BOL: Returns information about the waits encountered by threads that are in execution. You can use this view to diagnose performance issues with SQL Server and also with specific queries and batches.

This view tracks the number and duration of waits since the SQL Server service started. There are in the region of 230 different wait types, BOL provides a brief description for each of them. Oddly, BOL states that the count is incremented at the start of a wait, but the duration of a wait can't possibly be known until the wait has completed, so going by BOL the count includes current waits but the times don't. The counters can be reset using DBCC SQLPERF ('sys.dm_os_wait_stats', CLEAR).

One particular wait type that I've seen too many of before is CXPACKET which occurs when the query processor brings parallel streams of execution back together. This can indicate that the query optimiser has been suggesting parallel plans in inappropriate places. Check server and query MAXDOP settings.

A few other wait types can legitimately have high counts. SQLTRACE_BUFFER_FLUSH is usually waiting for something to do and if you only have the default trace enabled then the overhead is very minor (see this microsoft.public.sqlserver.server post). CLR_AUTO_EVENT is fine - see the MSDN blog post 'High waits on CLR_MANUAL_EVENT and CLR_AUTO_EVENT'.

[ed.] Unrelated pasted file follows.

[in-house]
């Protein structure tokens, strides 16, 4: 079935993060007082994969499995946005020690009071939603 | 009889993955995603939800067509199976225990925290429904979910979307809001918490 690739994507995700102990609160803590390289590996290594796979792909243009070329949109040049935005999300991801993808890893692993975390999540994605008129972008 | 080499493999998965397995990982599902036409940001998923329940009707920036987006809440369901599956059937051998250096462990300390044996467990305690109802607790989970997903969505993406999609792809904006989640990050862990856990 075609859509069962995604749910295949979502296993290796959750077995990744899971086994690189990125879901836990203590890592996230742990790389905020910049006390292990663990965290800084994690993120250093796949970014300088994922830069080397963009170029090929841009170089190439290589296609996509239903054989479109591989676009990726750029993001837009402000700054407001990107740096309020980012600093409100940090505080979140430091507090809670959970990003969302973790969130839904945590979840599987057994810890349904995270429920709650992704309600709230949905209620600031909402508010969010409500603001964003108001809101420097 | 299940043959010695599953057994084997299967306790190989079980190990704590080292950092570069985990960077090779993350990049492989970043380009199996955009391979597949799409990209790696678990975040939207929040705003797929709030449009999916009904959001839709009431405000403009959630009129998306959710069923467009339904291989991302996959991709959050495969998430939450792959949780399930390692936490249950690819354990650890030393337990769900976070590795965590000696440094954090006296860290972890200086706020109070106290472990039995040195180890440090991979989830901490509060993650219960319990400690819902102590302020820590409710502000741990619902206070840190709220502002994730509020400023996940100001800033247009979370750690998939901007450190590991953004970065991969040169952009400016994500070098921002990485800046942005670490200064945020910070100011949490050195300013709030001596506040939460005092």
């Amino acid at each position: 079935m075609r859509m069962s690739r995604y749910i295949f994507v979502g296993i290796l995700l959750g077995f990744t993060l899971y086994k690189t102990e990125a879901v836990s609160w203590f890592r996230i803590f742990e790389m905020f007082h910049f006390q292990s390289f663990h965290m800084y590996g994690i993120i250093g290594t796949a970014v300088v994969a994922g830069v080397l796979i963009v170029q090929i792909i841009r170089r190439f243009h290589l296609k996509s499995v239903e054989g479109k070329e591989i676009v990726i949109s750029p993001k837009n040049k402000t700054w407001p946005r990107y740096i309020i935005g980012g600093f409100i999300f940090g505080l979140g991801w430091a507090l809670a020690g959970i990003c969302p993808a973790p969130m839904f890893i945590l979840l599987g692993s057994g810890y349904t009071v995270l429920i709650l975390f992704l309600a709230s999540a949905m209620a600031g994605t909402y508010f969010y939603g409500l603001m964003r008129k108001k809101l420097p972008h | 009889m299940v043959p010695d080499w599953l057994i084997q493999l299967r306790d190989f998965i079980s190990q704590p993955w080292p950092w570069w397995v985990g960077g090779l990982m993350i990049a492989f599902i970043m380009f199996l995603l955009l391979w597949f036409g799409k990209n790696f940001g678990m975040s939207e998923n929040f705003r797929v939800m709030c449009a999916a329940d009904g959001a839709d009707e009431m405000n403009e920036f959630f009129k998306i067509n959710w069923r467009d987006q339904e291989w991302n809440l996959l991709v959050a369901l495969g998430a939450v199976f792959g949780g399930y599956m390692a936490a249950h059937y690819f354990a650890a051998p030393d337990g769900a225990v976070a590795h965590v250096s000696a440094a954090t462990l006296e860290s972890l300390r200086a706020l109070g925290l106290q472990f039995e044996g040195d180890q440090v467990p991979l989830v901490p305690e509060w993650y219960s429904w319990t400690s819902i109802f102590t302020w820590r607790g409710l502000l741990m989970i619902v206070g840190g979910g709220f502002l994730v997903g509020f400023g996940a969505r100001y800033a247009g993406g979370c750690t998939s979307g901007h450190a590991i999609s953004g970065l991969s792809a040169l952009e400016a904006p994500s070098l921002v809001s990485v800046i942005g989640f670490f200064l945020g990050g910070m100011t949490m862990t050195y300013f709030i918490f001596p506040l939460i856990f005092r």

There's a very nice article on Simple-Talk 'SQL Server Wait Events: Taking the Guesswork out of Performance Profiling'.

Formatted query for sys.dm_os_wait_stats

   CASE WHEN ws.waiting_tasks_count = 0 THEN 0 ELSE ws.wait_time_ms / ws.waiting_tasks_count END as average_wait_time_ms,
   ws.wait_time_ms as total_wait_time_ms,
   CONVERT(DECIMAL(12,2), ws.wait_time_ms * 100.0 / SUM(ws.wait_time_ms) OVER()) as wait_time_proportion,
   ws.wait_time_ms - signal_wait_time_ms as total_wait_ex_signal_time_ms,
   ws.signal_wait_time_ms as total_signal_wait_time_ms
   sys.dm_os_wait_stats ws
   -- Restrict results to requests that have actually occured.
   ws.waiting_tasks_count > 0
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